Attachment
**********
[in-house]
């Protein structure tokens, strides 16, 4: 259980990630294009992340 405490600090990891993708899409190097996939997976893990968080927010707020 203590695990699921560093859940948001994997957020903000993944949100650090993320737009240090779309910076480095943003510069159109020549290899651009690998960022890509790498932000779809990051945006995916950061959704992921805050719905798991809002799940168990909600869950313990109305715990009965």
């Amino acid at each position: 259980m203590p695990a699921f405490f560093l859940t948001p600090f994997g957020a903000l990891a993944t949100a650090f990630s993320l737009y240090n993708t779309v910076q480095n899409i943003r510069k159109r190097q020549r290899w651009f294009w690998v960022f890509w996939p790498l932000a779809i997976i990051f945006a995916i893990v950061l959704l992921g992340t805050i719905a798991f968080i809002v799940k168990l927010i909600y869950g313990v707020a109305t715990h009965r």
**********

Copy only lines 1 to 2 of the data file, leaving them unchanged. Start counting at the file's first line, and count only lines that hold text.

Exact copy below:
[in-house]
């Protein structure tokens, strides 16, 4: 259980990630294009992340 405490600090990891993708899409190097996939997976893990968080927010707020 203590695990699921560093859940948001994997957020903000993944949100650090993320737009240090779309910076480095943003510069159109020549290899651009690998960022890509790498932000779809990051945006995916950061959704992921805050719905798991809002799940168990909600869950313990109305715990009965």